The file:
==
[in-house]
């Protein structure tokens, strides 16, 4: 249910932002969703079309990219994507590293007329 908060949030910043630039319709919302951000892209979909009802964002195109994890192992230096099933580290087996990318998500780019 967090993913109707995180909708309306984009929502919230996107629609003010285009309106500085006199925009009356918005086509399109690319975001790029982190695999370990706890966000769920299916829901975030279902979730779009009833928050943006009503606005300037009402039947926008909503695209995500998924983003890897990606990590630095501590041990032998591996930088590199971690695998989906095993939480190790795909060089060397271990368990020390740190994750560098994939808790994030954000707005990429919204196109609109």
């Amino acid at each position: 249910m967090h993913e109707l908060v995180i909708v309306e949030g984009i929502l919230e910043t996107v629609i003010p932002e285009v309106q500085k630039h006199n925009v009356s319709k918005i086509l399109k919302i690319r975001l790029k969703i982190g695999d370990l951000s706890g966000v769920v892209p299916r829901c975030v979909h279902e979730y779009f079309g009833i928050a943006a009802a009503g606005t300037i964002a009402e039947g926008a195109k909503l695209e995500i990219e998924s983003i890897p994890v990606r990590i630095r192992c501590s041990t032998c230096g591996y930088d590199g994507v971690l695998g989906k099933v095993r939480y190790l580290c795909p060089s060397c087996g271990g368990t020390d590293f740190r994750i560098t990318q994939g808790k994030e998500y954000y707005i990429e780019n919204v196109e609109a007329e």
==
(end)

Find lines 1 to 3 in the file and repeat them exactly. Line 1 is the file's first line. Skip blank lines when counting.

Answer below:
[in-house]
């Protein structure tokens, strides 16, 4: 249910932002969703079309990219994507590293007329 908060949030910043630039319709919302951000892209979909009802964002195109994890192992230096099933580290087996990318998500780019 967090993913109707995180909708309306984009929502919230996107629609003010285009309106500085006199925009009356918005086509399109690319975001790029982190695999370990706890966000769920299916829901975030279902979730779009009833928050943006009503606005300037009402039947926008909503695209995500998924983003890897990606990590630095501590041990032998591996930088590199971690695998989906095993939480190790795909060089060397271990368990020390740190994750560098994939808790994030954000707005990429919204196109609109």
């Amino acid at each position: 249910m967090h993913e109707l908060v995180i909708v309306e949030g984009i929502l919230e910043t996107v629609i003010p932002e285009v309106q500085k630039h006199n925009v009356s319709k918005i086509l399109k919302i690319r975001l790029k969703i982190g695999d370990l951000s706890g966000v769920v892209p299916r829901c975030v979909h279902e979730y779009f079309g009833i928050a943006a009802a009503g606005t300037i964002a009402e039947g926008a195109k909503l695209e995500i990219e998924s983003i890897p994890v990606r990590i630095r192992c501590s041990t032998c230096g591996y930088d590199g994507v971690l695998g989906k099933v095993r939480y190790l580290c795909p060089s060397c087996g271990g368990t020390d590293f740190r994750i560098t990318q994939g808790k994030e998500y954000y707005i990429e780019n919204v196109e609109a007329e």